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Our aim was to cover the square with plastic sheets. The initial idea was to join three large sheets making a sheet of 12 x 25m, with one person holding each corner

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Dividing the space into two, we proposed 4 sheets coming from one suitcase and 4 from another. The choreography simply being the unravelling of the sheet, moving to the designated place and then staying there until made to leave. The sheet has a life of its own, it does not need complicated choreography 83


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We explored different options regarding the timing of the unravelling: cannon, crescendo, one big explosion? We wanted to ensure slick timings, so devised a set of hand instructions. The leader would control everyone’s movements through this

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Choreography Story Board

1.You and your partner will be given a number. One of you will be the sheet runner, one will be the place holder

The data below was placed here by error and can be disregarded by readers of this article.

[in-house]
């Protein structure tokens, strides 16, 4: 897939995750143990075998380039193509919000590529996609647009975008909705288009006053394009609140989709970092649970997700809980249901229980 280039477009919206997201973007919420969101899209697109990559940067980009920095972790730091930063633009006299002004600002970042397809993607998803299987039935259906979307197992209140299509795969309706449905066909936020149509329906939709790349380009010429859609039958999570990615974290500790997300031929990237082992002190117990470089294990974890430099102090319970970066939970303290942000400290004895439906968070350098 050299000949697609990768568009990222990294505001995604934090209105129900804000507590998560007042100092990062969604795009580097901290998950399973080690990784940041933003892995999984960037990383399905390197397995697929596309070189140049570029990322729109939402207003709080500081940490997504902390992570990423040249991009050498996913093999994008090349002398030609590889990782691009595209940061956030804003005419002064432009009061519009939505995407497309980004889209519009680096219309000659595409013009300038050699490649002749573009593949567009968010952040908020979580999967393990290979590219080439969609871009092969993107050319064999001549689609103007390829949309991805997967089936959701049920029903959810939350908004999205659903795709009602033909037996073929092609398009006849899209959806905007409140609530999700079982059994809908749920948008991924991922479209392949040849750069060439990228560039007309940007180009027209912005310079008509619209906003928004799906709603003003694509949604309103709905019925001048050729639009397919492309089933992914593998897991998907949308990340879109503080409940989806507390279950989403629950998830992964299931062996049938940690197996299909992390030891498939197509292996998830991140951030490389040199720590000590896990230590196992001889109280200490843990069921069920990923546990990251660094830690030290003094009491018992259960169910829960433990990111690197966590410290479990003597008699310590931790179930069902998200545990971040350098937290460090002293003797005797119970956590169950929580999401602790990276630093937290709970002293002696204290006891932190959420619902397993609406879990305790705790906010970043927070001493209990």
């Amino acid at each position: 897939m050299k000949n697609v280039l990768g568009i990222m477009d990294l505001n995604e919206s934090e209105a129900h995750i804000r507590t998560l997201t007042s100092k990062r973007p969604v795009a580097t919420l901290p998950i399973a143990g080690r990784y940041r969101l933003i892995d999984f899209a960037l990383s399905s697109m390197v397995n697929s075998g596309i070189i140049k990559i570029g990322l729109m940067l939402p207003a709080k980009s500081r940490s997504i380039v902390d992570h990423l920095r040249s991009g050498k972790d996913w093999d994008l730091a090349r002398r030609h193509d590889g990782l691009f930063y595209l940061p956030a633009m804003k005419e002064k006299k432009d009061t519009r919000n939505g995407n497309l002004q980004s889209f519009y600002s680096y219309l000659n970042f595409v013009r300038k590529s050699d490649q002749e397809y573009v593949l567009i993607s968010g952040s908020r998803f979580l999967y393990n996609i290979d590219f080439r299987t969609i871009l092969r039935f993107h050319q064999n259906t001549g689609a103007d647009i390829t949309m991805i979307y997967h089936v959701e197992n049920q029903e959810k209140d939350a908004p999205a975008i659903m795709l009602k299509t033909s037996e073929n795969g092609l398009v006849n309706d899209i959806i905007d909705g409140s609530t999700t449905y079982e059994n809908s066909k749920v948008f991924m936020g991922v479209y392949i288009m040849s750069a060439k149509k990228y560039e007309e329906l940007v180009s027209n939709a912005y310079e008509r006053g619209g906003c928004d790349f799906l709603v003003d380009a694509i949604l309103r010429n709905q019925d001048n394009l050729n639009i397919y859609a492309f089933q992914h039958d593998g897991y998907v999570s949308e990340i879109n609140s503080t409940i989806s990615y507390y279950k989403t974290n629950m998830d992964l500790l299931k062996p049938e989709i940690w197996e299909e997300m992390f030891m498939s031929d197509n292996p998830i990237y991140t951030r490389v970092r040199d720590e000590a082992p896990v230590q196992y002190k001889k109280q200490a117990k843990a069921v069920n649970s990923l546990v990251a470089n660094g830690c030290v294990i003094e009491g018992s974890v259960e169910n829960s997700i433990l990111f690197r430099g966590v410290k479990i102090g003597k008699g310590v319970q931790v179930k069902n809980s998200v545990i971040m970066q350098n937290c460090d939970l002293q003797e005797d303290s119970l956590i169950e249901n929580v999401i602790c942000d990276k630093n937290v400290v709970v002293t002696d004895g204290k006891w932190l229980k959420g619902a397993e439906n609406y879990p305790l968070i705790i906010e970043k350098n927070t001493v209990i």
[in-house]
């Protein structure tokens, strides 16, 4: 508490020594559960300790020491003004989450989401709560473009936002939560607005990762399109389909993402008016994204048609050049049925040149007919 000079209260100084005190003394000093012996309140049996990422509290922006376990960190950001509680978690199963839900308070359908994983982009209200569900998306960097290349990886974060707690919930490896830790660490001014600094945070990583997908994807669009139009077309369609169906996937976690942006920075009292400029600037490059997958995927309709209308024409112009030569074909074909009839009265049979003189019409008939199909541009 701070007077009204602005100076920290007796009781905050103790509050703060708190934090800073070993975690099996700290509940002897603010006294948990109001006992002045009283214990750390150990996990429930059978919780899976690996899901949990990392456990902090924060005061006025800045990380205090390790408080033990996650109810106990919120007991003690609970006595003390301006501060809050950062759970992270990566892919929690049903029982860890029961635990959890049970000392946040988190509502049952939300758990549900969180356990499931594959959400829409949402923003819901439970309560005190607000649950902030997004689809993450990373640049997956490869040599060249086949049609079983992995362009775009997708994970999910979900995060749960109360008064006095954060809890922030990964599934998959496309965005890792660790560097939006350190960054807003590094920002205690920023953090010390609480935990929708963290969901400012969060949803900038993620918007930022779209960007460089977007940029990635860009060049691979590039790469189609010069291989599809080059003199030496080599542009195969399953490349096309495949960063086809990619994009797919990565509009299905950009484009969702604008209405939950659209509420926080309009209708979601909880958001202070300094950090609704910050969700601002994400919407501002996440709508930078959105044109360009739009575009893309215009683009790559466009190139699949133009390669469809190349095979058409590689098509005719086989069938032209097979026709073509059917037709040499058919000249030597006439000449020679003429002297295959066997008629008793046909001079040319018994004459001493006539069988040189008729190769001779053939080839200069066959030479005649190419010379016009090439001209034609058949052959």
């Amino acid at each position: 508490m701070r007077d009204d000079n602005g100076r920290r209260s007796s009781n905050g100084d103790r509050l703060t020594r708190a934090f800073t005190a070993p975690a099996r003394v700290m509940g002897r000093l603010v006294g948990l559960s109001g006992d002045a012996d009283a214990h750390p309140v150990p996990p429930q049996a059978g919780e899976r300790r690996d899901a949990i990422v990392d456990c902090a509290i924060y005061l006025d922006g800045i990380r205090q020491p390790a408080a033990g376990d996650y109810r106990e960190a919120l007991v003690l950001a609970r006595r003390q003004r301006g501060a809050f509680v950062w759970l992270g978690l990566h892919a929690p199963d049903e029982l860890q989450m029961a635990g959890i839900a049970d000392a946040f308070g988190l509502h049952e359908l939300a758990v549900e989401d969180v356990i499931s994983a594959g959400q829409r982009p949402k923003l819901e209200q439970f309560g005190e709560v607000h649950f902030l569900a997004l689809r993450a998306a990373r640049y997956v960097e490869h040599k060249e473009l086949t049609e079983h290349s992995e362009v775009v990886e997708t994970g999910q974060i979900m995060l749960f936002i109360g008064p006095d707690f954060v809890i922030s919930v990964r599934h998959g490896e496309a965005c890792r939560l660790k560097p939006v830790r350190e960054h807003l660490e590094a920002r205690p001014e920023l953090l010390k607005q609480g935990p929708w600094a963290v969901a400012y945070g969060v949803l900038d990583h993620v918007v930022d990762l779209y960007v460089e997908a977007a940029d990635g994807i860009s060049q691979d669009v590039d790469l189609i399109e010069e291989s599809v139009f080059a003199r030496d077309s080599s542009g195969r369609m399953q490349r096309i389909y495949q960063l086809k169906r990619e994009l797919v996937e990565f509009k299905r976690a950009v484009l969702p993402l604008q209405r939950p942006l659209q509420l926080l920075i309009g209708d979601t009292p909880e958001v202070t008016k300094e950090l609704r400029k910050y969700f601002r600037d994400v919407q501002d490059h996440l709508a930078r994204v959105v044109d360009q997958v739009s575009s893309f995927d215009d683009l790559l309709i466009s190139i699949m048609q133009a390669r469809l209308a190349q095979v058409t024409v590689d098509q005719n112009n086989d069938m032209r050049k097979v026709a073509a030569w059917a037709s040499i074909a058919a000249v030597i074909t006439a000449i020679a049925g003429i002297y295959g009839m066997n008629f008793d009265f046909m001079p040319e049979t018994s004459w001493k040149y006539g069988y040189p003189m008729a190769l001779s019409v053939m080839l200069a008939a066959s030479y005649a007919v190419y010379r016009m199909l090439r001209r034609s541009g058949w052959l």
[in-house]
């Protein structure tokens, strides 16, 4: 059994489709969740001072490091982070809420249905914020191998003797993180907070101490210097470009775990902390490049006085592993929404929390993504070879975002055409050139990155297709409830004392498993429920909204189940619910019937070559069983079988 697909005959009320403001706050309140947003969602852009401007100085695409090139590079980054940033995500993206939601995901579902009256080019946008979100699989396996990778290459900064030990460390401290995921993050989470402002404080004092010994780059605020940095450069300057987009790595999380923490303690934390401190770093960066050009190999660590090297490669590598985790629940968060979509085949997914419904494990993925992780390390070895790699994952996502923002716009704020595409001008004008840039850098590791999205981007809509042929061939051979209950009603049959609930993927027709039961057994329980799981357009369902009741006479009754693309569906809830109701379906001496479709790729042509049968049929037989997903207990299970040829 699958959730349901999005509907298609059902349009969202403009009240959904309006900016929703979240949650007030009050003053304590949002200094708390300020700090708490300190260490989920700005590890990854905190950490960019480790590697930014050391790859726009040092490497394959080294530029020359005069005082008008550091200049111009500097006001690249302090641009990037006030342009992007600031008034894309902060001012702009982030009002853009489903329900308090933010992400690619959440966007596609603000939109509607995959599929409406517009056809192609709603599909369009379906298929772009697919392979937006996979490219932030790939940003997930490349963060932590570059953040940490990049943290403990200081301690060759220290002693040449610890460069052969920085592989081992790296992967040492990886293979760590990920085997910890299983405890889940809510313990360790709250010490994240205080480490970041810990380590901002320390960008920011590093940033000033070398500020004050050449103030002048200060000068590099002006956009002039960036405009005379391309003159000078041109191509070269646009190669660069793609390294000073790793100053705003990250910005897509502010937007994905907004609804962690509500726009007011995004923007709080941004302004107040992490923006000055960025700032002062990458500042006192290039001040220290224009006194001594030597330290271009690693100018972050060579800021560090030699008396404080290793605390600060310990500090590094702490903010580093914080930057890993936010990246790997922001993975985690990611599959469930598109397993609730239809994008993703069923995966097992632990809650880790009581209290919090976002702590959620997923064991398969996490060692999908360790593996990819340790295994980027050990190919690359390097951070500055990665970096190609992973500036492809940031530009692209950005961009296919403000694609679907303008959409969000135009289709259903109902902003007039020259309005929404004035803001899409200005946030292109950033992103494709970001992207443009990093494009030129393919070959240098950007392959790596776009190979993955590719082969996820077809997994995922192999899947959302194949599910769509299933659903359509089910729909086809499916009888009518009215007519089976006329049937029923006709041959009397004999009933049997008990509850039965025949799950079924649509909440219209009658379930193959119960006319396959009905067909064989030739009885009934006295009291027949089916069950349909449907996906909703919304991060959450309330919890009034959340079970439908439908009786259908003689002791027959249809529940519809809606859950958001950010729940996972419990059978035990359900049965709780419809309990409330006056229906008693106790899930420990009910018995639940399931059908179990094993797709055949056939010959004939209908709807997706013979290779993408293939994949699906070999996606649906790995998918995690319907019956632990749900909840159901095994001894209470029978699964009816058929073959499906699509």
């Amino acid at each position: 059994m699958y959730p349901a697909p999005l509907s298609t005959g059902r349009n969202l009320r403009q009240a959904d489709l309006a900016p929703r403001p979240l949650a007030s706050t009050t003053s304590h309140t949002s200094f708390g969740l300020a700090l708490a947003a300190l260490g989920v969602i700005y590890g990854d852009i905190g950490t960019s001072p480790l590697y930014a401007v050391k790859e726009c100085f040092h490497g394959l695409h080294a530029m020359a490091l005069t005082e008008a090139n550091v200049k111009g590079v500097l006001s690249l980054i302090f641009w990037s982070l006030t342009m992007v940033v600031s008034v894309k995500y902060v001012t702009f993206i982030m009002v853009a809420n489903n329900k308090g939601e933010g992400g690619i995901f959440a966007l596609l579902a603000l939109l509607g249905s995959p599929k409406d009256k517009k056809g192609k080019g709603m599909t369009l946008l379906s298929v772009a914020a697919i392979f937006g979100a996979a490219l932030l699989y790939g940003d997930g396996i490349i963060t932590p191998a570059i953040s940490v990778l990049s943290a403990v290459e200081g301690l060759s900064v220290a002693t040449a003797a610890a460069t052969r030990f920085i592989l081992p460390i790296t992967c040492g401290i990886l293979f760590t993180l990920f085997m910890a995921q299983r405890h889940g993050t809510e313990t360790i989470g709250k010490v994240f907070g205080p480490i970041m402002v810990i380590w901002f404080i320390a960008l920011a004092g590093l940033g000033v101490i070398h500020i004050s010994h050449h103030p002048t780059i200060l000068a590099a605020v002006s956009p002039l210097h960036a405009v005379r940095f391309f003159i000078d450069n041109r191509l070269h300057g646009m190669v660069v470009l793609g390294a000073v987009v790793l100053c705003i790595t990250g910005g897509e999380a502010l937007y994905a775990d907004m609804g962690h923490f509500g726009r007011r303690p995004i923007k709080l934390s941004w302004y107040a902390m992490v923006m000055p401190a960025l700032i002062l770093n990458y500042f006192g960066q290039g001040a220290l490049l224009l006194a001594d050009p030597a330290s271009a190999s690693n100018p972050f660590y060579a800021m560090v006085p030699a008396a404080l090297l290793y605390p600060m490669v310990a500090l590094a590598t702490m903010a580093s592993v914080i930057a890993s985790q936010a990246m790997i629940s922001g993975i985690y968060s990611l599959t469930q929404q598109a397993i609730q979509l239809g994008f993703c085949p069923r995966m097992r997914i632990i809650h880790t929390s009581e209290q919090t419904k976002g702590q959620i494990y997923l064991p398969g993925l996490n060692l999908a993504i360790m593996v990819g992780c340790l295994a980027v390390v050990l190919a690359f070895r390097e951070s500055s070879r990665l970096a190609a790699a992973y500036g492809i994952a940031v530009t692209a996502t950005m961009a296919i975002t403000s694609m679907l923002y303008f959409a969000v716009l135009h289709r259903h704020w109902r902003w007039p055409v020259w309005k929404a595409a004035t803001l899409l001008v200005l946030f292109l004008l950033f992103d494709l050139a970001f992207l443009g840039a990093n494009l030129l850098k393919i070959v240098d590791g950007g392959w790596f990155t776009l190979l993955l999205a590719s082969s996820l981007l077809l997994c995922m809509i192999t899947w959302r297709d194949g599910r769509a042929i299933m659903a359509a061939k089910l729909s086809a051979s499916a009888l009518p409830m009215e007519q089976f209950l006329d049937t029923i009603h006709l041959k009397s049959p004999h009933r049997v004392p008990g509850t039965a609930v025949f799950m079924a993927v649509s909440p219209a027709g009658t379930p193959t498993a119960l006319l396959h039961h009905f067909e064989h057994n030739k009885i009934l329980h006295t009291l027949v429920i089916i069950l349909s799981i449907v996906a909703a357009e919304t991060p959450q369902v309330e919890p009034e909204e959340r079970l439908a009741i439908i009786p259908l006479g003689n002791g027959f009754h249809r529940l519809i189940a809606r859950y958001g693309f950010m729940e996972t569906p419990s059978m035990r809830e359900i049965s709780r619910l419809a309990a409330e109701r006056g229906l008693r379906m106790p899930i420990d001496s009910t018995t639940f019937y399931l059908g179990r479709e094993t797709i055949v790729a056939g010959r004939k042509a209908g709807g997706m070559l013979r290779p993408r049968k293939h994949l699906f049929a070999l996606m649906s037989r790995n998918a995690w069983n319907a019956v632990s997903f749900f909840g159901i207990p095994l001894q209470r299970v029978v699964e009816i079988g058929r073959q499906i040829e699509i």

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2. Runners for number 1-6 stand in position next to the suitcases by the stairs. Be ready to unroll

3. Open the suitcases. Pull the tabs attached to the string which are attached to the rolled sheet and run with the sheet behind you


4. Two runners run to each point shown, one behind the other. Loop back to the suitcase, then loop back to the point

5. Meanwhile, the place holder from each group go the position shown. Stand so you will be on the sheet edge closest to the suitcase

6. Runner, travel past place holder. Place holder turn around and grab string on other end of sheet

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7. Stand still in your designated places holding the strings

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8. Runners 7-17 be ready near suitcases in the middle of the square. Place holders be in position, standing so you will be holding the edge nearest to the suitcase

9. Runners 7 and 8, take sheets out of small suitcase and run straight past your place holder who will grab strings on the other end. Stand in place with the sheet


10. Runners 9-12, take sheets out of large suitcase, then run to place holders as step before, meanwhile small suitcase rolls will be replaced